B. The OSH Act and the OSHA Regulations

Section 6(b)(7) of the Occupational Safety and Health Act of 1970, 29 U.S.C. § 655(b)(7), and its implementing regulations, 29 C.F.R. § 1910.1200, require that employers provide information to their employees concerning hazardous chemicals. Chemical manufacturers are required to develop a material safety data sheet that contains detailed information about each hazardous chemical they produce. Employers using these hazardous chemicals receive the material safety data sheets from the manufacturers and must ensure that they are readily accessible to employees. 29 C.F.R. § 1910.1200(g). Employers must train their employees to detect the presence or release of a hazardous chemical in the work area, inform them of the physical and health hazards of work area chemicals, and train them in the measures necessary to protect themselves from these chemical hazards. Id. § 1910.1200(h).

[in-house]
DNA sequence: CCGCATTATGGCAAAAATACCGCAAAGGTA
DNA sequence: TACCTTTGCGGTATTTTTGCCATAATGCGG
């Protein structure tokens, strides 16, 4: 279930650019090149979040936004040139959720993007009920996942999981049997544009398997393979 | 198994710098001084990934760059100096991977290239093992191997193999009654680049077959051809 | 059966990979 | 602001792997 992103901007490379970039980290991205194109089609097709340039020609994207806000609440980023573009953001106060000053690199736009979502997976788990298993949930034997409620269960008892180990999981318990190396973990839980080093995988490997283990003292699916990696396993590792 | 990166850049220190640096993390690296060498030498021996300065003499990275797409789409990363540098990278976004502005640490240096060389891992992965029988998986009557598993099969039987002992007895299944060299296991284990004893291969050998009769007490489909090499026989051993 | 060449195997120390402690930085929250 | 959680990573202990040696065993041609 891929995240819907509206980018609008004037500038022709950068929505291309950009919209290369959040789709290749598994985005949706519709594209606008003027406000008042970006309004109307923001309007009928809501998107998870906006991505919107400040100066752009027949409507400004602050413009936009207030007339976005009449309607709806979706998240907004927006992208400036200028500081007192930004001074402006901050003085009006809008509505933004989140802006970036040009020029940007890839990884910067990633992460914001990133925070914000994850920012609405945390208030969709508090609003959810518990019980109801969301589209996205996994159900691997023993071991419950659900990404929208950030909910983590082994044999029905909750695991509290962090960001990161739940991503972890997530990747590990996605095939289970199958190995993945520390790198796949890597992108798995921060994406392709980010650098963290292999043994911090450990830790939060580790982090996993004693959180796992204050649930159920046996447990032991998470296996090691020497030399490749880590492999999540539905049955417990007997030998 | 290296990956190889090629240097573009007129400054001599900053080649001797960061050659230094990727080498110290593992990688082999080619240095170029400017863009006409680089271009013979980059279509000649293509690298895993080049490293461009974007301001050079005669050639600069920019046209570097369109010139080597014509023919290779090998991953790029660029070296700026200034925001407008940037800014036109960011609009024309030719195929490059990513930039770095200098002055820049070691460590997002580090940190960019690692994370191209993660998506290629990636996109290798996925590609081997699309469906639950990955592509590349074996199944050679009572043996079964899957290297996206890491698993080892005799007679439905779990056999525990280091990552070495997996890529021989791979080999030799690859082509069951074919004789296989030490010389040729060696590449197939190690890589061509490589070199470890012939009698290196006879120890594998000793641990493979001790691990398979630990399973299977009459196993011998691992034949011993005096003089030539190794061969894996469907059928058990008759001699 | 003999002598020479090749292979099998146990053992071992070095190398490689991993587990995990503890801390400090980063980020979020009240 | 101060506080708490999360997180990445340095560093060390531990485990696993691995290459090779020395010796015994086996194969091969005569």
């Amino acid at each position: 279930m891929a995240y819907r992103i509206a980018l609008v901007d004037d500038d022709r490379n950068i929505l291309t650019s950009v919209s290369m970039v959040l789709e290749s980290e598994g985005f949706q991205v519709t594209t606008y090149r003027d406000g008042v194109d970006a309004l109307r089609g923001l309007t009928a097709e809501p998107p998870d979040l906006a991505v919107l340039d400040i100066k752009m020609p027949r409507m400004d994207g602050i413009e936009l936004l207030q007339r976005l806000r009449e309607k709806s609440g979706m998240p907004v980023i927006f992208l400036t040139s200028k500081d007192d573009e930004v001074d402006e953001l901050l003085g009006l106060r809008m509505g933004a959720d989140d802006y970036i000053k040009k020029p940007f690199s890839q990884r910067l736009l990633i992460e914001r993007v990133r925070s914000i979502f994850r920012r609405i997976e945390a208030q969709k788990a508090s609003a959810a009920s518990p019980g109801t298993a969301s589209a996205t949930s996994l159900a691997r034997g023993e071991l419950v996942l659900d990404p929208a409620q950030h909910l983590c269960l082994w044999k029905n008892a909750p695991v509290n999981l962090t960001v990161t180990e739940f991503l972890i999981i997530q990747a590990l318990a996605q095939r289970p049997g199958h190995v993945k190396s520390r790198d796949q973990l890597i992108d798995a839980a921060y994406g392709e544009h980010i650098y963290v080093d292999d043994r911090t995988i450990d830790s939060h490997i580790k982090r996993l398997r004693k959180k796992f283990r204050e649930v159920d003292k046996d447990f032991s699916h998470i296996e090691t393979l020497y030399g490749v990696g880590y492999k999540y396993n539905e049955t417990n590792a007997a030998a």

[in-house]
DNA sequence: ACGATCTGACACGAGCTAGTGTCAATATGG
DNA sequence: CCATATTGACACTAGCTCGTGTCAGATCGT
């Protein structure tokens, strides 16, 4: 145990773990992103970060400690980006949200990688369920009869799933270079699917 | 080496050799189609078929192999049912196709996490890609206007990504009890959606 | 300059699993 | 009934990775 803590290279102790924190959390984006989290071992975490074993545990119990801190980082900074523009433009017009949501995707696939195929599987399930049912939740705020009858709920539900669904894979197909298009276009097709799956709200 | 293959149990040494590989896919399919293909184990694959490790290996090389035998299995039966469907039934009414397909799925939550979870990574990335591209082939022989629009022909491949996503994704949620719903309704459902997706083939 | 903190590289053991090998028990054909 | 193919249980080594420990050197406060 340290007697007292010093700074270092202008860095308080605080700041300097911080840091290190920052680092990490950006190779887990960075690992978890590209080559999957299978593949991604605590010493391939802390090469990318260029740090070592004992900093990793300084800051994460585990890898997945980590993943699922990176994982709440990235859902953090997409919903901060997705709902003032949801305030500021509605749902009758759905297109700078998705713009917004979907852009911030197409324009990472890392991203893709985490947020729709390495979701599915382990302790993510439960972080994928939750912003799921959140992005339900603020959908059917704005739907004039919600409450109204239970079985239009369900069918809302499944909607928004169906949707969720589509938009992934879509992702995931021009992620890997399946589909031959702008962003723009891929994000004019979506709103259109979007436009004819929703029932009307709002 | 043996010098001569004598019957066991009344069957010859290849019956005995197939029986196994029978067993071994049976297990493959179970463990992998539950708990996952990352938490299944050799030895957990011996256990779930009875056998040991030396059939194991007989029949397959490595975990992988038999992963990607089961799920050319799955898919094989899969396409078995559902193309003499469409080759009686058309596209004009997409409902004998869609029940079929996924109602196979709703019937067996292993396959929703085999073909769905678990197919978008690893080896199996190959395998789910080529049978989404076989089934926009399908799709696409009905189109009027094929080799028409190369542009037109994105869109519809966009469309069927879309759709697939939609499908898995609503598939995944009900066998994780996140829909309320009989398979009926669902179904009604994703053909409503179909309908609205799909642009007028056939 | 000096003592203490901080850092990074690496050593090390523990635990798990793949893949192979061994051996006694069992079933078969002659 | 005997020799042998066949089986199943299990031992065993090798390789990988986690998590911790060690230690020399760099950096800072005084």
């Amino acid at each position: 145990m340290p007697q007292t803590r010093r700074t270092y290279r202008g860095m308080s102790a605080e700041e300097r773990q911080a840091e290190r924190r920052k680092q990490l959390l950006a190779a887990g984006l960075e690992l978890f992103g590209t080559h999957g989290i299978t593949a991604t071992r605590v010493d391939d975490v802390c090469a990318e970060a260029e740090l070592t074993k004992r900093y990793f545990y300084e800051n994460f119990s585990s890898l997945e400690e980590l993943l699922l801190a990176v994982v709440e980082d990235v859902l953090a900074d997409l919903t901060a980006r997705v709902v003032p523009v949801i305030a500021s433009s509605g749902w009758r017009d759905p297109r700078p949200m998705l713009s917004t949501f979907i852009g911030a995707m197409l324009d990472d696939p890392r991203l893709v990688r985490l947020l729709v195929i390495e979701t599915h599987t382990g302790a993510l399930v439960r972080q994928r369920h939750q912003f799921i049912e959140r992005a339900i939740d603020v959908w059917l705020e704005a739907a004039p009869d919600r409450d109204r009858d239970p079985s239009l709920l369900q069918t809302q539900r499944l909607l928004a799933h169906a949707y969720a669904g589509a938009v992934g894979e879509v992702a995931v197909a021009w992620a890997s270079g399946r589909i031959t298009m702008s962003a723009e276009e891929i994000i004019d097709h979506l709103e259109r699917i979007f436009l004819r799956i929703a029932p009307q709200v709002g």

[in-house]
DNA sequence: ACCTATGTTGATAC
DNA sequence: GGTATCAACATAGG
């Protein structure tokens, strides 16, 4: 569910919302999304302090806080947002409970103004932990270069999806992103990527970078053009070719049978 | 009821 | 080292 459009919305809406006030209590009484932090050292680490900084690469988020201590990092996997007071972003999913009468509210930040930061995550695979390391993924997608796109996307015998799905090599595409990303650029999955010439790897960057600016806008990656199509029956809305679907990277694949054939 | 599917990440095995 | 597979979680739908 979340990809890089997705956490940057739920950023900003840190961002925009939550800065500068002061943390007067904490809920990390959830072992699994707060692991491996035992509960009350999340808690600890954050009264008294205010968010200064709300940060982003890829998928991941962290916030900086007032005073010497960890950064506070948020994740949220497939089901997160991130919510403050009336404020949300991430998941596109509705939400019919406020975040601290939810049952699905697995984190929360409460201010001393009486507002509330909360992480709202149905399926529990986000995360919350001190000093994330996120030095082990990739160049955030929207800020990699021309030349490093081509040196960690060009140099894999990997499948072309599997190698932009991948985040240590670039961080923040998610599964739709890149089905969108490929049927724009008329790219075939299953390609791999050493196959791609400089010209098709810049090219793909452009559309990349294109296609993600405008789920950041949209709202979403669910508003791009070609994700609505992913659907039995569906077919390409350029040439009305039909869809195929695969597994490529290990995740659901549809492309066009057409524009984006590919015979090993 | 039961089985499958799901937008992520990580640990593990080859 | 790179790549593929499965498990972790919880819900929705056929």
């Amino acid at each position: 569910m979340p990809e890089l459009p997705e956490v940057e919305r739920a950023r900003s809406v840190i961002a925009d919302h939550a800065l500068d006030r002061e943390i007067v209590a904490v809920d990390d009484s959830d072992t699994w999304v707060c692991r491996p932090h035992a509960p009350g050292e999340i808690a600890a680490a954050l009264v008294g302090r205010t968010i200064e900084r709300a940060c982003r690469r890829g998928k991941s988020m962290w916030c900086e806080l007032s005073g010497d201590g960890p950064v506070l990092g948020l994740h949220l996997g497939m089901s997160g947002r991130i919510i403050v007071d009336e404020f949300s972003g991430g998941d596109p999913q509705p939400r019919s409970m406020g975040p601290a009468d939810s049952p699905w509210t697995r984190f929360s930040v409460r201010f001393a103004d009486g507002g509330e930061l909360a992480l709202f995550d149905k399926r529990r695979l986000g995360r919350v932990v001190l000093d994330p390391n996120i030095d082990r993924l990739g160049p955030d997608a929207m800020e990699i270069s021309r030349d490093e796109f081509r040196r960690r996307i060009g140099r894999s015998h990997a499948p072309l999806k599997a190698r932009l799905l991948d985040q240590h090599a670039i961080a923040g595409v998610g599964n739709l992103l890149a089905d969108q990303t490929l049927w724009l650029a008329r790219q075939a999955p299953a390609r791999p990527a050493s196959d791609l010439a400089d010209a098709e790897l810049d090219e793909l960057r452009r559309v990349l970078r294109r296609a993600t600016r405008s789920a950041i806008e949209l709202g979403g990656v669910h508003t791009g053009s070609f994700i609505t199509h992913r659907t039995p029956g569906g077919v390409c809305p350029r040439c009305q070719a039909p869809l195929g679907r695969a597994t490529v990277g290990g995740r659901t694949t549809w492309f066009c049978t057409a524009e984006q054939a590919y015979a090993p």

Employers must also label containers of hazardous chemicals with the identity of the hazardous chemicals and appropriate hazard warnings. Id. § 1910.1200(f). "Identity" is defined as "any chemical or common name" indicated on the material safety data sheet for the chemical. Id. § 1910.1200(c). "Hazardous chemical" is defined as any chemical that is a physical hazard or a health hazard. Id. Chemical manufacturers must evaluate the hazards of the chemicals they produce and must treat as hazardous chemicals regulated by 29 C.F.R. part 1910, subpart z. Id. § 1910.1200(d). While the federal hazard communication standard originally applied only to the manufacturing sector, see Hazard Communication, 48 Fed. Reg. 53,280 (1983) (final rule), OSHA has subsequently amended the federal standard so that it covers ...